I’ve said it before, lambing is like banging your head against a brick wall, but it feels great when you stop. I must not complain though, the weather has been kind and the bulk of the flock lambed in 18 days. Overall, lambing has gone extremely smoothly. I am still suffering from sleep deprivation as just as we got baby Tom sleeping through the night, lambing started and now we have finished, he’s waking up again teething.
This is where I must thank the two young lads that work for me, especially Rob. With the spring drilling all done he was able to switch over to nights to help me out – thank you Rob. Luke, the new apprentice, has also worked very hard, but cost me a fortune in iodine as he seems to get more on himself than the lamb’s navels.
We have had a good fall of lambs close to what we scanned out at. It was panic stations when all the triplets started to come at once, as we could not get a milk feeder hired so I had to bite the bullet and buy one. Luckily we got one the next day, thanks to Tim Farrow at TMF Milk Feeders – it’s a fantastic piece of kit.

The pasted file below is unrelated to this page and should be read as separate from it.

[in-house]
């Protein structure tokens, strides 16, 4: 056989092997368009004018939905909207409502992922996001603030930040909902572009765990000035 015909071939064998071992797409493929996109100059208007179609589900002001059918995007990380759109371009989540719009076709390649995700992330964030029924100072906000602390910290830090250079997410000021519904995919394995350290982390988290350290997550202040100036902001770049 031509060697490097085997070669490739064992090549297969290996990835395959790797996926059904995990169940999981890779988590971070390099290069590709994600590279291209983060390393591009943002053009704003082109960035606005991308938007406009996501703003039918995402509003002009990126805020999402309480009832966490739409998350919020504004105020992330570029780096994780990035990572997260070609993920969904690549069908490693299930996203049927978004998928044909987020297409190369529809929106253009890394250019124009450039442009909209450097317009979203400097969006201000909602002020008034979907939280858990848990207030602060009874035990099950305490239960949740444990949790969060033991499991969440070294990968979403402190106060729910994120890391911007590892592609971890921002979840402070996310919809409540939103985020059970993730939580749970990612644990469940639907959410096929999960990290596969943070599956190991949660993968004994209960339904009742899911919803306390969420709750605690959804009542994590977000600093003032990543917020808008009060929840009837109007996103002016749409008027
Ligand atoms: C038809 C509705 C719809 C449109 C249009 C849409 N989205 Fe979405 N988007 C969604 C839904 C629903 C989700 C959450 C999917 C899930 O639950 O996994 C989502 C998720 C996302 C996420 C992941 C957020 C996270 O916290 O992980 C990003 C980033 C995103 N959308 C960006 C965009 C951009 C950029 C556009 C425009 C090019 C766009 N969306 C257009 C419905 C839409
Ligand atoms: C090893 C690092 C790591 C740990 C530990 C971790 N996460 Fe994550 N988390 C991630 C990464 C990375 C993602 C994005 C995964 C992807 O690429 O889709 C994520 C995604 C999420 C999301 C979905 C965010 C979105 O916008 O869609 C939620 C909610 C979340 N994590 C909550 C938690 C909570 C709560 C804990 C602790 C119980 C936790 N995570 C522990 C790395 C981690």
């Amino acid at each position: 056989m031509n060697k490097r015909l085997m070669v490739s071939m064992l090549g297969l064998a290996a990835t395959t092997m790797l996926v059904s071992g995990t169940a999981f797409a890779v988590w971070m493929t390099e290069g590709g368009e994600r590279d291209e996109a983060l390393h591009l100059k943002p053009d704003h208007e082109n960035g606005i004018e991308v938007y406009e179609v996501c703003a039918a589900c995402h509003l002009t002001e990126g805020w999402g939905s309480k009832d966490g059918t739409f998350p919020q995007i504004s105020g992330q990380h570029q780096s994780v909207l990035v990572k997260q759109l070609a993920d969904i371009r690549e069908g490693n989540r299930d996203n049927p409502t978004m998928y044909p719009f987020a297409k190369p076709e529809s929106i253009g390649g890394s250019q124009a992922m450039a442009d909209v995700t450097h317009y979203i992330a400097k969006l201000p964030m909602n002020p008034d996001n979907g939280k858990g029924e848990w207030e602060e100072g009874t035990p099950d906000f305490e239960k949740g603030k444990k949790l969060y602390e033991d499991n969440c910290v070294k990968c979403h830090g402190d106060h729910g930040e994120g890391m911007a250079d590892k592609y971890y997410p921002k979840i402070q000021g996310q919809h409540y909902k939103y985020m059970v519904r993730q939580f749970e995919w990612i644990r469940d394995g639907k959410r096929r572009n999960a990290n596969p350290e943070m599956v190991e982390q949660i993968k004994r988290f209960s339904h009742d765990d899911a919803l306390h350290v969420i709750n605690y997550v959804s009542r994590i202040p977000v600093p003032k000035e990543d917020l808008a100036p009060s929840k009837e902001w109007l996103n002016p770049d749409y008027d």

As every farmer knows the problems start when you get the ewes and lambs out in the field. A few cases of mastitis have occurred along with a bit of orf, and although we’re not normally short of a***holes in Lincolnshire, we have had a couple of lambs born without them, which I have never seen before. Talking to other farmers, it can occur and the vet can often make a passage through.
Just to make my life a little more hectic with lambs, a baby and two young pups, I thought it would be a good idea to get another pup. This one is the same way bred as my young dog Tom (sire is Aled Owen’s Mac). He is not my normal cup of tea, being smooth-coated, black and tan, and looks more like a dachshund pup.
James Read farms in partnership with his father, in Louth, Lincolnshire. They farm 400ha of mainly arable land, run 200 breeding sheep and a pack of working/trialling sheepdogs